India’s first Prime Minister, the simultaneously much revered and criticised Jawaharlal Nehru was instrumental in developing India’s foreign policy in the immediate post-independence era of the 1950s. Nehru, who was the country’s first Foreign Minister as well kept both his offices at a door’s distance.
During the 1950s and 1960s India under Nehru’s leadership spearheaded the Non-Aligned Movement (NAM) along with others such as Egypt, Indonesia, Ghana and the former Yugoslavia. Eminent Indian diplomat V K Krishna Menon by 1953 had already introduced the idea by using the term ‘Non-aligned movement’ at the United Nations (UN). For NAM, according to some historians, the Bandung Asia-Africa conference of 1955 laid the bedrock for the movement to take an organised and structured form. Bandung, which is the capital of the West Java province in Indonesia, saw 29 heads of state from the new post-colonial era which had seen the birth of many new countries across the two continents.
Nehru along with his close friend, Egyptian President Gamal Abdel Nasser, pushed towards formalisation of NAM during the Fifteenth Ordinary Session of the United Nations General Assembly in 1960, during which 17 new states from Africa and Asia were admitted as members to the UN. In 1961, NAM officially came into existence at Belgrade, the then capital of erstwhile Yugoslavia, under its then President Josip Broz Tito’s chairmanship, as the Conference of Heads of State of Government of Non-Aligned Countries.
On the side of the founding of NAM, Nehru and Nasser had forged close relations between India and Egypt. For New Delhi, Cairo became a single point policy for the entire west Asian region. Even as Nehru was wise enough to sign treaties and establish diplomatic links with many countries across the region, he gave utmost importance to Egypt in both political and economic mileage. This, according to some scholars, was one of India’s biggest undoing as economic relations between the two countries never rose to the levels that both Nehru and Nasser expected.
India remained in this diplomatic dance with Egypt for most of this period of time. Cairo was expecting to become a big exporter of cotton to India and cotton was seen as the commodity that will drive the trade up. However, India itself became an exporter of cotton during this time and this made the arrangements hoped for between India and Egypt impractical. During this period, Nasser soon after attending Arab League summit in 1970 died of a heart attack.
In 1973, Egypt under the government of President Anwar Sadat in alliance with Syria saw itself in the midst of a war with Israel. The conflict, also known as the Yom Kippur War or the October War, lasted 19 days and saw Cairo come near loss to Tel Aviv before a UN orchestrated ceasefire was cooperatively imposed by the US and USSR. During this period, New Delhi backed the Egyptian and Arab cause through the conflict.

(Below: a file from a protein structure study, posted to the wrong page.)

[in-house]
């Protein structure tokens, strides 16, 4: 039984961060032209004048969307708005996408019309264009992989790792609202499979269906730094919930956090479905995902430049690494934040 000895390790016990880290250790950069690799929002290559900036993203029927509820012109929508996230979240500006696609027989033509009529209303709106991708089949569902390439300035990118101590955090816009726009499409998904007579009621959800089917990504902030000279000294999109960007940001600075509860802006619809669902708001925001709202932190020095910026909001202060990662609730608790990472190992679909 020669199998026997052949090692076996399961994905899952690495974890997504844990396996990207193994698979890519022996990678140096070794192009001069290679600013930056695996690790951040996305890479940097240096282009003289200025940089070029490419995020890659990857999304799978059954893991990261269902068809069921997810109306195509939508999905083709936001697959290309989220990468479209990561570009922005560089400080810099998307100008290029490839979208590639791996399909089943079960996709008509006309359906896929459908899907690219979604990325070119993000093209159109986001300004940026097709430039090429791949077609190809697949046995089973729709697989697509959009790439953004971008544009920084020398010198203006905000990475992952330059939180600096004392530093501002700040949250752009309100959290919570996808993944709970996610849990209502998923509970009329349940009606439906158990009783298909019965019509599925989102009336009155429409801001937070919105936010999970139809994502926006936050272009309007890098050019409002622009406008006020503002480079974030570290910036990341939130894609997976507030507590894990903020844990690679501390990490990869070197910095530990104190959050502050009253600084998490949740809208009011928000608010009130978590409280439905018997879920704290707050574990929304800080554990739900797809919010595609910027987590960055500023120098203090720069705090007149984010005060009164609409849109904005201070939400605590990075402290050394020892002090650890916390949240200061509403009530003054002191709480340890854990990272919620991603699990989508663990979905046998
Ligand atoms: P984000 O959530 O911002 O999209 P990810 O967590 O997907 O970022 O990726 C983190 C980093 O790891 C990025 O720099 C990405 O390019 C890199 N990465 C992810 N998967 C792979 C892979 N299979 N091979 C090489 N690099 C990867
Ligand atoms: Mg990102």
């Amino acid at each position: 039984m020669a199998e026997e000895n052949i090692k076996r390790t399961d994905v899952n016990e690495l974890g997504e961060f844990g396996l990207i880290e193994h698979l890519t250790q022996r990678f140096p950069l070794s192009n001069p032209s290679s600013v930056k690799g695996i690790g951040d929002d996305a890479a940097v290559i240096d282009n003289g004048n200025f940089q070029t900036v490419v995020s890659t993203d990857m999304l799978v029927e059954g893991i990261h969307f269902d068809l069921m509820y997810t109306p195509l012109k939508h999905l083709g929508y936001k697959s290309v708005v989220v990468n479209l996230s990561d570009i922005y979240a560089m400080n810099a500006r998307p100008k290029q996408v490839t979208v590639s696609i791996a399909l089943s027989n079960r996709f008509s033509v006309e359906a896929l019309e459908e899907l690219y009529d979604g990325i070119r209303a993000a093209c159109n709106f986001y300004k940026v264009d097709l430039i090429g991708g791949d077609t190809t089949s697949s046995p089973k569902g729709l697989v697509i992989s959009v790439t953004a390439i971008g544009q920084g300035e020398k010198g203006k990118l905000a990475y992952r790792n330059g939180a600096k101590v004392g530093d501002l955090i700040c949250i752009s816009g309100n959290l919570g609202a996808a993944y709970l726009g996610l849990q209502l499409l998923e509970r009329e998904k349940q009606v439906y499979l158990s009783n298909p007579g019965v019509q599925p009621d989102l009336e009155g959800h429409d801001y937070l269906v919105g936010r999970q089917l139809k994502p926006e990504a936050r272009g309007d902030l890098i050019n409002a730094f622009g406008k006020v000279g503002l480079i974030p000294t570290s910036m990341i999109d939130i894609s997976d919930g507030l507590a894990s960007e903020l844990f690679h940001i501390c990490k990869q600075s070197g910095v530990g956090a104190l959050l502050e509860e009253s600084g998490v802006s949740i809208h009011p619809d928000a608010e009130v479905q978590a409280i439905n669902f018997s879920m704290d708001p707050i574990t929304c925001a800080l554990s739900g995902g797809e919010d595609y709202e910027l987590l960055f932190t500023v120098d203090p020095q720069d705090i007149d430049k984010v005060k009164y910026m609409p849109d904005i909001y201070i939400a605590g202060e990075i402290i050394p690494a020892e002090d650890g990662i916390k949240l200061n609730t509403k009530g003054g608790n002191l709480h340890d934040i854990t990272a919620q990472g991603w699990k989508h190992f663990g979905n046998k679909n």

Following the ceasefire, Cairo had regained control of the Sinai oil fields which Israel gave up as part of the peace treaty it signed with Egypt in 1979. Soon after, Egypt started to export oil to India. Although the exports were small, around 0.5 % of India’s annual overall imports, hydrocarbons quickly became the single biggest trade component. In the 2000s, oil has made up for 95 % of Egypt’s exports to India.
India also found itself in a more favourable position during the infamous oil embargo during this period enforced by the Arab members of the cartel like Organization of the Petroleum Exporting Countries. The embargo, enforced in 1973 as a fallout to American support for Israel during the October War, saw India as a beneficiary with oil imports from many Arab countries (including Egypt) rising substantially. The then Indian Minister of Petroleum and Chemicals, Devakanta Baruah, lauded India’s West Asian policies in the Parliament which had assured healthy level of oil supplies from the Arab states. However, other than securing the oil supplies, trade activities never flourished between the Arab countries and New Delhi. This status-quo till a certain extent exists even today though earnest attempts have been made by successive Indian governments to improve Indo – Arab trade beyond hydrocarbons.
As time progressed and Egyptian policies of warming up to the Soviet Union and the peace deal achieved with Israel, which stands to this day, India was finally looking towards gaining lost time and ground in building relations with other states in the West Asian region, specifically with the Arab states.